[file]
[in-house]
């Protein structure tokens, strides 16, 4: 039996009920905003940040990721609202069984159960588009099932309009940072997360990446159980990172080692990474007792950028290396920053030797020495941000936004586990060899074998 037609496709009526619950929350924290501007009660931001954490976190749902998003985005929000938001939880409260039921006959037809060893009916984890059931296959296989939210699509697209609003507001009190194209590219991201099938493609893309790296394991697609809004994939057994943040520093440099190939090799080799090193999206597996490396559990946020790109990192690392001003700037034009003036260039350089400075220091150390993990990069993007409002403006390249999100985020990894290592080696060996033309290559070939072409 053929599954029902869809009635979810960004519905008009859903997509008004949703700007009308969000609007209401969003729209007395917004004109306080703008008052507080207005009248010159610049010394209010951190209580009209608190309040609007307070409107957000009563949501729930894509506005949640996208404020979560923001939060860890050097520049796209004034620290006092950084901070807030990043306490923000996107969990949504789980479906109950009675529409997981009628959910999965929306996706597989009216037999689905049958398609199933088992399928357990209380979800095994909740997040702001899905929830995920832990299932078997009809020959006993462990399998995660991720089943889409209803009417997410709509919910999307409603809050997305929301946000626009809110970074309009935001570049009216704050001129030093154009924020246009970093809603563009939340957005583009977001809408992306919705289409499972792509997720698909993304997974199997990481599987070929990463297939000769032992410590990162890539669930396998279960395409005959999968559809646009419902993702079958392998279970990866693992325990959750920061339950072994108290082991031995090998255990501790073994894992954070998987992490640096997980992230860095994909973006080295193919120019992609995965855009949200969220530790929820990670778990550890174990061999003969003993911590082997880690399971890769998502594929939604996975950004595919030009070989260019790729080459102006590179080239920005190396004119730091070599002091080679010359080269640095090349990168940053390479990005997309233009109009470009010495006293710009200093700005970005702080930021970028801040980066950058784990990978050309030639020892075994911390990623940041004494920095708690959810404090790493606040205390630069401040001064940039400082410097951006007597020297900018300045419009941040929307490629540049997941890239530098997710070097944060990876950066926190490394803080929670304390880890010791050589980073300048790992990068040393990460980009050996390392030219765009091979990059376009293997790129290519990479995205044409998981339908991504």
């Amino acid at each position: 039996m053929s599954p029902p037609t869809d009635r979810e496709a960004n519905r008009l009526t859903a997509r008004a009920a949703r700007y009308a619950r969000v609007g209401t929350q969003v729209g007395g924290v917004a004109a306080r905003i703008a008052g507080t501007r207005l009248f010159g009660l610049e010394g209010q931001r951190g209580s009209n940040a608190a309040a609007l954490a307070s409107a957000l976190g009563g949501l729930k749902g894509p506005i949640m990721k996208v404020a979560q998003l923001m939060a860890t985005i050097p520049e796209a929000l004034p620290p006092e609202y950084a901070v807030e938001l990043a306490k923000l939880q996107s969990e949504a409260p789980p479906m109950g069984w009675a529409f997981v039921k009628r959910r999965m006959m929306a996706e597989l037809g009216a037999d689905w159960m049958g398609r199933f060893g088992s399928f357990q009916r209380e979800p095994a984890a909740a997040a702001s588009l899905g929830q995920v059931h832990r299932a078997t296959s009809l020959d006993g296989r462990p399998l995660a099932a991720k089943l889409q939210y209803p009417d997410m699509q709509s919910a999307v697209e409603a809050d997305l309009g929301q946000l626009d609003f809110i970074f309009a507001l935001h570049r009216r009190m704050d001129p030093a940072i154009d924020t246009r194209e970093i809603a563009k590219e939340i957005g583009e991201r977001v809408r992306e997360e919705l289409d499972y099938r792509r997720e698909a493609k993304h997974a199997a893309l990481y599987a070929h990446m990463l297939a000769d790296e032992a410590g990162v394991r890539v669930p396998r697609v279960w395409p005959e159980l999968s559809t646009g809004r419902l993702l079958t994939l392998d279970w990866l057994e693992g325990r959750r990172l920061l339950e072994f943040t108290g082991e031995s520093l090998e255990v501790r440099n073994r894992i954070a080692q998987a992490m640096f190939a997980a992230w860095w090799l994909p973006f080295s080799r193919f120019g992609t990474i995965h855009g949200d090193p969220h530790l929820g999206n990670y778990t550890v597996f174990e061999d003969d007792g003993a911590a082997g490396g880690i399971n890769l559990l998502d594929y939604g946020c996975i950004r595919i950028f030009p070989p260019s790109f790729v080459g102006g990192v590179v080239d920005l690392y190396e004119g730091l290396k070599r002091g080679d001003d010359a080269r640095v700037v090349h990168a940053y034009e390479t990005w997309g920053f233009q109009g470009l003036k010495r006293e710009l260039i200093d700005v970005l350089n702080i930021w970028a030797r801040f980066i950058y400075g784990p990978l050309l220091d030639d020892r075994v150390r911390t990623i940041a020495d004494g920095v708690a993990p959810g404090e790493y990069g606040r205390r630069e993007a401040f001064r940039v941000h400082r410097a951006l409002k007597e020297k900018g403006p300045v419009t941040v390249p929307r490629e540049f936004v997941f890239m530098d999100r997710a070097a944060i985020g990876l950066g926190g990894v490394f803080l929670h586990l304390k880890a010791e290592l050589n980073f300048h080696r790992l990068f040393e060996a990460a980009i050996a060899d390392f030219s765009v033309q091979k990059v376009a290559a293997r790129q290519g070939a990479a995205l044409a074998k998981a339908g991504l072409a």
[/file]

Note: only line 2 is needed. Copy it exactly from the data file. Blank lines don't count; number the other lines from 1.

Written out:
């Protein structure tokens, strides 16, 4: 039996009920905003940040990721609202069984159960588009099932309009940072997360990446159980990172080692990474007792950028290396920053030797020495941000936004586990060899074998 037609496709009526619950929350924290501007009660931001954490976190749902998003985005929000938001939880409260039921006959037809060893009916984890059931296959296989939210699509697209609003507001009190194209590219991201099938493609893309790296394991697609809004994939057994943040520093440099190939090799080799090193999206597996490396559990946020790109990192690392001003700037034009003036260039350089400075220091150390993990990069993007409002403006390249999100985020990894290592080696060996033309290559070939072409 053929599954029902869809009635979810960004519905008009859903997509008004949703700007009308969000609007209401969003729209007395917004004109306080703008008052507080207005009248010159610049010394209010951190209580009209608190309040609007307070409107957000009563949501729930894509506005949640996208404020979560923001939060860890050097520049796209004034620290006092950084901070807030990043306490923000996107969990949504789980479906109950009675529409997981009628959910999965929306996706597989009216037999689905049958398609199933088992399928357990209380979800095994909740997040702001899905929830995920832990299932078997009809020959006993462990399998995660991720089943889409209803009417997410709509919910999307409603809050997305929301946000626009809110970074309009935001570049009216704050001129030093154009924020246009970093809603563009939340957005583009977001809408992306919705289409499972792509997720698909993304997974199997990481599987070929990463297939000769032992410590990162890539669930396998279960395409005959999968559809646009419902993702079958392998279970990866693992325990959750920061339950072994108290082991031995090998255990501790073994894992954070998987992490640096997980992230860095994909973006080295193919120019992609995965855009949200969220530790929820990670778990550890174990061999003969003993911590082997880690399971890769998502594929939604996975950004595919030009070989260019790729080459102006590179080239920005190396004119730091070599002091080679010359080269640095090349990168940053390479990005997309233009109009470009010495006293710009200093700005970005702080930021970028801040980066950058784990990978050309030639020892075994911390990623940041004494920095708690959810404090790493606040205390630069401040001064940039400082410097951006007597020297900018300045419009941040929307490629540049997941890239530098997710070097944060990876950066926190490394803080929670304390880890010791050589980073300048790992990068040393990460980009050996390392030219765009091979990059376009293997790129290519990479995205044409998981339908991504």